A Department of Energy study that concluded that the U.S. can cut carbon dioxide emissions to 1990 levels at no net cost to the economy has limited utility, according to a review by the General Accounting Office. GAO concluded that the study by five DOE national laboratories - known as the "five-lab study" - is damaged by limitations to the work and by assumptions the analysts used.
While the five-lab study estimated that the U.S. could reduce CO2 emissions by 394 million metric tons by 2010, it "does not discuss the specific policies needed to achieve its estimate" and "does not fully consider the costs to the nation's economy of reaching this goal." For example, noted GAO, "a policy involving tax credits as an incentive for consumers to make energy-efficient purchases could have different economic and budgetary impacts from a policy requiring manufacturers to meet minimum energy efficiency levels for products."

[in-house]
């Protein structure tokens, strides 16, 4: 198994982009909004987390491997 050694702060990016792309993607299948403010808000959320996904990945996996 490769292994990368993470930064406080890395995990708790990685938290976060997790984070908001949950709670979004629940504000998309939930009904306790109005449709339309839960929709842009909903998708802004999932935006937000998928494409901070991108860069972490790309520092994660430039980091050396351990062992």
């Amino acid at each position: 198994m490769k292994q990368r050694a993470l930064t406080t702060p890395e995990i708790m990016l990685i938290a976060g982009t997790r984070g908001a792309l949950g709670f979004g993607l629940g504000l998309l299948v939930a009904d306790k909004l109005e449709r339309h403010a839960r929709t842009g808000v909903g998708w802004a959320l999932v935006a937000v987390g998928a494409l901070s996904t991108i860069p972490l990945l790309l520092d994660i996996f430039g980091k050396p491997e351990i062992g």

Also, said GAO, the five-lab study assumes a fee of $50 per ton for carbon emissions, but "the study does not evaluate the broader impacts that this cost may have on the economy. DOE laboratory officials acknowledge that the study does not examine the broader economic impacts of such a carbon fee on the U.S. economy but said that, in their opinion, these broader impacts would be minor."
The finding that widespread adoption of energy saving technologies can come at low or no net cost to the nation, is based on assumptions made for four major sectors of the economy: buildings, industry, transportation, and electricity production. GAO said it got the views of 31 industry groups on the assumptions for the four sectors and several "questioned some of these assumptions as being too optimistic." One example - the study assumes that industry will change the length of time over which it expects to recover its capital investment to seven years from the current three-year payback period.
According to GAO, the 1997 study was an important document that the Clinton administration used in formulating its strategy for the Kyoto negotiations in December 1997. DOE spent $500,000 on the study, which was done by Argonne National Laboratory, Lawrence Berkeley National Laboratory, National Renewable Energy Laboratory, Oak Ridge National Laboratory, and Pacific Northwest National Laboratory.
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